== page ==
Bradley Beal Trade Rumors: Wizards G Isn't Expected to Be Available in Offseason

Tim Daniels@TimDanielsBRFeatured ColumnistFebruary 20, 2020

NEW YORK, NEW YORK - FEBRUARY 12:  (NEW YORK DAILIES OUT)  Bradley Beal #3 of the Washington Wizards in action against the New York Knicks at Madison Square Garden on February 12, 2020 in New York City. The Wizards defeated the Knicks 114-96.  NOTE TO USER: User expressly acknowledges and agrees that, by downloading and or using this photograph, User is consenting to the terms and conditions of the Getty Images License Agreement. (Photo by Jim McIsaac/Getty Images)
Jim McIsaac/Getty Images

The Washington Wizards will reportedly wait to see how the team performs when point guard John Wall returns from a ruptured Achilles next season before deciding whether to make shooting guard Bradley Beal available in trade talks.

ESPN's Tim Bontemps reported Thursday that NBA executives "aren't expecting" Beal on the market this summer.

The 26-year-old University of Florida product has enjoyed a terrific season as the Wizards' lone go-to scorer with Wall sidelined. He's averaged 29.1 points, which ranks fifth in the NBA, to go along with 6.2 assists, 4.4 rebounds and 2.5 threes through 46 appearances.

An argument could be made his trade value will never be higher than the upcoming offseason because his five-year, $127.2 million contract is scheduled to end after the 2020-21 campaign.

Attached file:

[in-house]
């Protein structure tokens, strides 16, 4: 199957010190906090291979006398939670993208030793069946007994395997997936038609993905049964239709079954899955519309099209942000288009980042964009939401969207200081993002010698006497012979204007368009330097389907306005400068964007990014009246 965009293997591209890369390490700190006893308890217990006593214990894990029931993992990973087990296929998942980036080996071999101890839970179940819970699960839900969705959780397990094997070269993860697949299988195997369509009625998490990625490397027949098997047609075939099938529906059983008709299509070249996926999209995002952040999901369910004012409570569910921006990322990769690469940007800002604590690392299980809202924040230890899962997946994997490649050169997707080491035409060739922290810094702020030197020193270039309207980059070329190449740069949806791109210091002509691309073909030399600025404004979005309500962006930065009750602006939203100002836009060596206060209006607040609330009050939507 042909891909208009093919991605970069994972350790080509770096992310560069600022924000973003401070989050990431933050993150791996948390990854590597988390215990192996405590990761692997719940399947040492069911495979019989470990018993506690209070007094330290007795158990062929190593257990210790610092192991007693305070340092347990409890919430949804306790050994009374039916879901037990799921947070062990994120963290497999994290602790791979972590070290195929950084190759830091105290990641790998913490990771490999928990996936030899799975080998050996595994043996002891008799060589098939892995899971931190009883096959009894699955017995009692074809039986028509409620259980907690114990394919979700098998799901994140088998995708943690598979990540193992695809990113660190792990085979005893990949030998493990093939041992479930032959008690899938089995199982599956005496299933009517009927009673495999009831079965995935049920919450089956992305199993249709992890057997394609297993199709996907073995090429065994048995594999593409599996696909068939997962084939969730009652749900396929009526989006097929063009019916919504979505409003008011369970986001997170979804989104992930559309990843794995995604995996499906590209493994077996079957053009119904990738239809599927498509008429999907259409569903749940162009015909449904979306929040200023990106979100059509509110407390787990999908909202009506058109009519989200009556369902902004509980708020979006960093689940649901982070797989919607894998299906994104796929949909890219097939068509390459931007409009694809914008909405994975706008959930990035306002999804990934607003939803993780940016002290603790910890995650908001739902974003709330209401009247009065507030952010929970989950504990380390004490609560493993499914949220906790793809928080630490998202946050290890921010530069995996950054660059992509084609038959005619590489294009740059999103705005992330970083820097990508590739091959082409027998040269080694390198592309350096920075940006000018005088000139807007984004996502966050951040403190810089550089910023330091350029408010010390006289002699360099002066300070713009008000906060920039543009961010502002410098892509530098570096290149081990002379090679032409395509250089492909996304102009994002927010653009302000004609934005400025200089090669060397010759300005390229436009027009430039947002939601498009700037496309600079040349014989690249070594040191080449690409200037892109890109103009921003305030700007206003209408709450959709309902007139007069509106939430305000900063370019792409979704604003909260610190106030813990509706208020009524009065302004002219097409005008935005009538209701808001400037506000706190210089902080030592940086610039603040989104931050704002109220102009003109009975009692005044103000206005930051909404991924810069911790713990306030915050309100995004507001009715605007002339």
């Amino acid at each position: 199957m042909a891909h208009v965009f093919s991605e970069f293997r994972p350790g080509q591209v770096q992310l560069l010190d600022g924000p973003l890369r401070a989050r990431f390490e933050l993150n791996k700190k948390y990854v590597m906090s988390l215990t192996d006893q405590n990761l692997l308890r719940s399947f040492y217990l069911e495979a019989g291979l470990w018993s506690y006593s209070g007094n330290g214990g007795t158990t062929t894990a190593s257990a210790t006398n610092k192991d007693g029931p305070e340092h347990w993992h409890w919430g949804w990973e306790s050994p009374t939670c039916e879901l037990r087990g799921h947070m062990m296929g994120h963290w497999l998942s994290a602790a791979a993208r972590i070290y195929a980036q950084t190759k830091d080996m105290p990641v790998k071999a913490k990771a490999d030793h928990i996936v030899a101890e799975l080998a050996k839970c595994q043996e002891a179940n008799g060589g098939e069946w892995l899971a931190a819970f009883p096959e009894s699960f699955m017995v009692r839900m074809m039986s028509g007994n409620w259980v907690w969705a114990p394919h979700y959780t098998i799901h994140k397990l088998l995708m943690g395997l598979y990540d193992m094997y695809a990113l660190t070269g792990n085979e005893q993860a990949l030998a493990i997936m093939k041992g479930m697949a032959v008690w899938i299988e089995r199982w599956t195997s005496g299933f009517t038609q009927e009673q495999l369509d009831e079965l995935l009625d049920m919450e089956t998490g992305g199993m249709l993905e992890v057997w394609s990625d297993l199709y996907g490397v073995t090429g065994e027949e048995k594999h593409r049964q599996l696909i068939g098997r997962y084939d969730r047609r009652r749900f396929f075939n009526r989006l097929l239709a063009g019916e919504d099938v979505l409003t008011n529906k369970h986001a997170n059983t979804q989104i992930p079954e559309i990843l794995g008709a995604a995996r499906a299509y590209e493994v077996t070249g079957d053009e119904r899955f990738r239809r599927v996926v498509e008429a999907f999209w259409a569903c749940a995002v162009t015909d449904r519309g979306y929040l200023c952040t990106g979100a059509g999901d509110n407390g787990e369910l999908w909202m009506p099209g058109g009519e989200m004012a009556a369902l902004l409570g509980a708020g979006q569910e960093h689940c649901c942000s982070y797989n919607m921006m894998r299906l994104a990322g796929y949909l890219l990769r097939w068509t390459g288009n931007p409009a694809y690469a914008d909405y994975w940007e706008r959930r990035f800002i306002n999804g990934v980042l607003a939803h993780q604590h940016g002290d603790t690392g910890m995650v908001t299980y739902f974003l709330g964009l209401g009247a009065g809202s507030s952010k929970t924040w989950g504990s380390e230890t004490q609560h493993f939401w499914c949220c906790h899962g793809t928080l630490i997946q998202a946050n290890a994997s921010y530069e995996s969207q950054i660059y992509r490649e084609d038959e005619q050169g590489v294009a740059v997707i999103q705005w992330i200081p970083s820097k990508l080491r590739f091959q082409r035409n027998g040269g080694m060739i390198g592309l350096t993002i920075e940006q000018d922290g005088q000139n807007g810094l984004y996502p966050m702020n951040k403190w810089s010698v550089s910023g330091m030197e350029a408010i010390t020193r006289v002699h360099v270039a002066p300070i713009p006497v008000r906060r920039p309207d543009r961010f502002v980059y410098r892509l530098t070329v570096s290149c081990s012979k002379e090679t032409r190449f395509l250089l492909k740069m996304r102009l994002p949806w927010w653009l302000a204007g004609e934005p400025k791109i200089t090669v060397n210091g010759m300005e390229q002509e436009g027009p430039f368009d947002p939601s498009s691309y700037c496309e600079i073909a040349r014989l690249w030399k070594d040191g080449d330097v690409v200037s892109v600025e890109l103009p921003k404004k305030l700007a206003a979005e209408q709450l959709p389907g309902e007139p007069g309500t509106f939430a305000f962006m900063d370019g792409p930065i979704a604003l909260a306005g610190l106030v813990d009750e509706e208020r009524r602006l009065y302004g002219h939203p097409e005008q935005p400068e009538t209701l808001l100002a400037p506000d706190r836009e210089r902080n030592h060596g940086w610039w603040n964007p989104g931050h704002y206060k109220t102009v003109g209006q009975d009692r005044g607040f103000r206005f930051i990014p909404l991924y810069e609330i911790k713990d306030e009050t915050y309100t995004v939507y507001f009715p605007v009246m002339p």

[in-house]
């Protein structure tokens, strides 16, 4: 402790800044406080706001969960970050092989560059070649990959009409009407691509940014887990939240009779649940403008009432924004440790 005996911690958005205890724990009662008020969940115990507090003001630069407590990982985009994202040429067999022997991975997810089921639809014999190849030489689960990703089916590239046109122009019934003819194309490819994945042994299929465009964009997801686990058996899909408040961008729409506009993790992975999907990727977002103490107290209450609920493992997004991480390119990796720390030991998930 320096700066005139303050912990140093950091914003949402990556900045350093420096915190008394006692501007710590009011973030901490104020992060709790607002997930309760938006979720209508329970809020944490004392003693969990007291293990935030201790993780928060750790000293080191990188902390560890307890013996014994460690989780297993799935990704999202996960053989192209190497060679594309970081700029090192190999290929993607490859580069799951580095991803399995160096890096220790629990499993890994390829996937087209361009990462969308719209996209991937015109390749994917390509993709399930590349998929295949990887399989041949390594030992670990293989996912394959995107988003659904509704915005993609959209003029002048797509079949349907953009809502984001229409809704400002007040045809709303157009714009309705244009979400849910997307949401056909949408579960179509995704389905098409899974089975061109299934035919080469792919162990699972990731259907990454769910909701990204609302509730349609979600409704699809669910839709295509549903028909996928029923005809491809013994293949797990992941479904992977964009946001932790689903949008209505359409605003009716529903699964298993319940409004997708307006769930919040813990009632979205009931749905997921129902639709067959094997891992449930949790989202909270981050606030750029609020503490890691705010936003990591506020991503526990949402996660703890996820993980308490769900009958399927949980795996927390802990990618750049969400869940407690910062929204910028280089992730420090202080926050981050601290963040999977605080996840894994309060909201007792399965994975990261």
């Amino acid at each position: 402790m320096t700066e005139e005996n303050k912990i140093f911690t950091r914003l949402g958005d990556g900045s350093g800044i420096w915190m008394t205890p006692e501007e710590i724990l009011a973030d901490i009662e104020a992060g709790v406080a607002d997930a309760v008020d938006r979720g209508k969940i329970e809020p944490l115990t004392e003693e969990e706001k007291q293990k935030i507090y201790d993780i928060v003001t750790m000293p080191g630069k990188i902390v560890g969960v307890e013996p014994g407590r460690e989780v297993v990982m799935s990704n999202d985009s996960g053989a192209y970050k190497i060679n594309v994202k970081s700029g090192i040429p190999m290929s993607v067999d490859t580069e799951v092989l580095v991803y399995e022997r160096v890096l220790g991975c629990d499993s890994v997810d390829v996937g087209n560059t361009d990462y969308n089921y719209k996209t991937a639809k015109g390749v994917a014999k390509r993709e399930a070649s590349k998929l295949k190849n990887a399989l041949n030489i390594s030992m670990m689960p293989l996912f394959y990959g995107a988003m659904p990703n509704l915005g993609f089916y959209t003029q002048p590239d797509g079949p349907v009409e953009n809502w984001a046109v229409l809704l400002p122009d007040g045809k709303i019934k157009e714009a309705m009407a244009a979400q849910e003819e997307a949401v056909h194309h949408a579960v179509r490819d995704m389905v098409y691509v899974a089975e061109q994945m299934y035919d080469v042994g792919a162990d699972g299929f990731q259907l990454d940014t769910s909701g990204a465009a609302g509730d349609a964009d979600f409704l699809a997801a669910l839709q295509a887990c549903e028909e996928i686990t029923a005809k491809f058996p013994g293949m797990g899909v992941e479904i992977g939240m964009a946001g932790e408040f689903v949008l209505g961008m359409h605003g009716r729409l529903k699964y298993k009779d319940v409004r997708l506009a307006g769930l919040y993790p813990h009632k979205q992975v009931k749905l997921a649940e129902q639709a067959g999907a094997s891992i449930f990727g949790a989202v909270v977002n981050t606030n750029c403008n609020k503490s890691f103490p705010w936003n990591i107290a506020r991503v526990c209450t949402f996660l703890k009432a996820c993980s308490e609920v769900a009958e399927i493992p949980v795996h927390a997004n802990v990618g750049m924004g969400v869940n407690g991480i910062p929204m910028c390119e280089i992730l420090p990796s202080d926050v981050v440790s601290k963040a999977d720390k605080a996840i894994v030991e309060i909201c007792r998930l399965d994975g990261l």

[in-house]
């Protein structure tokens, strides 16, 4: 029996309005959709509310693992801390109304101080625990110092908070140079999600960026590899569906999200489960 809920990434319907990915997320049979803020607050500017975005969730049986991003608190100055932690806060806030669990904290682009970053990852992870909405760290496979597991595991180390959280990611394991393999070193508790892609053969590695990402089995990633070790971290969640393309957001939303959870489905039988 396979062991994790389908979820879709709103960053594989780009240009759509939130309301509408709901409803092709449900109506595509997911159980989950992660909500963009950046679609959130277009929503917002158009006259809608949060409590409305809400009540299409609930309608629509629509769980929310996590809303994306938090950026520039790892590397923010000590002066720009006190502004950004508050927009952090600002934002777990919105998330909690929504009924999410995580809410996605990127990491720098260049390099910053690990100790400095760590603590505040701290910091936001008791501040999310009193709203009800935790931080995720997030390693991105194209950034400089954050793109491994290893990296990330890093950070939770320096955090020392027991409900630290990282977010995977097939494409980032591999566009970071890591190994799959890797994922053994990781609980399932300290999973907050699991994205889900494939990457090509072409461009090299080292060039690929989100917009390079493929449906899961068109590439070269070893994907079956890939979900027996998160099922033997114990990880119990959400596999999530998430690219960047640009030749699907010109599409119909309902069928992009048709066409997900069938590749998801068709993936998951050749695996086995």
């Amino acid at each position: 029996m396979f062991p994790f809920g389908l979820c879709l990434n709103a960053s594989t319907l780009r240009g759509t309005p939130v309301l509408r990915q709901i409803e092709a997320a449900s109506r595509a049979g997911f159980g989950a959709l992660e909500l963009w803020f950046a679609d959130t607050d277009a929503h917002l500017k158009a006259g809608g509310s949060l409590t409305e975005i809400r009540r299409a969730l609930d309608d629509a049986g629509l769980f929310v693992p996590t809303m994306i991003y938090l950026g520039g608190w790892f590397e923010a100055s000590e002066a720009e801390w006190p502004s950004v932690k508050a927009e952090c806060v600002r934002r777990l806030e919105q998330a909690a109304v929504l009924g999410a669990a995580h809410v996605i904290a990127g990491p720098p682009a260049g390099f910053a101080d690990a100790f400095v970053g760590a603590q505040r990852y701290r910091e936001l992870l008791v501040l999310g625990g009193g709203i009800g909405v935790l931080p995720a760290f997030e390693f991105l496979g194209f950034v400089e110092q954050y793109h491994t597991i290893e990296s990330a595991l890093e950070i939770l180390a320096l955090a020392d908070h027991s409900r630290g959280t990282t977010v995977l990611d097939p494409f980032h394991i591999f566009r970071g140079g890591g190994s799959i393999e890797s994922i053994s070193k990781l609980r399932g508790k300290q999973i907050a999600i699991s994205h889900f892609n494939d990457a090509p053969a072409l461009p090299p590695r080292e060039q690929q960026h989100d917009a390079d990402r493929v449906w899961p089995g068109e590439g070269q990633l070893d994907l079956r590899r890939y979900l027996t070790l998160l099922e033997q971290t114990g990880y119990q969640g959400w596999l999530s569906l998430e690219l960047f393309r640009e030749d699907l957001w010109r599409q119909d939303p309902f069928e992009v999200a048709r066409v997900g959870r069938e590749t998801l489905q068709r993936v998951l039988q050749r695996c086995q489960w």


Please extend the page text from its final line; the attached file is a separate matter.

Other teams would likely be willing to give up more assets for Beal during the summer than waiting until the deadline given his impending free agency.

That said, the Wizards will face pressure to move back toward contention next season. They are three games behind the Orlando Magic for the final playoff berth in the Eastern Conference but have just a 14 percent chance to make the postseason, per FiveThirtyEight.

It would mark Washington's second straight playoff-less season, and the franchise hasn't advanced beyond the second round since 1979, a drought that was expected to end during the Wall-Beal era.

In January, Beal discussed his decision not to request a trade from the Wizards over the summer on the Posted Up podcast with Yahoo Sports' Chris Haynes (h/t Eric Myers of NBC Sports Washington).

"Honestly, I thought that was kind of the easy way out," Beal said. "It'll feel more meaningful and powerful knowing that I grinded it out doing it in D.C. It's pretty much my team, I'm the franchise here, so it was kind of destined for me to kind of mold it from here."

The Wizards would have the foundation for success with their backcourt tandem back in place next season, but it's still going to take some roster upgrades to compete with the Milwaukee Bucks and the rest of the conference's contenders.

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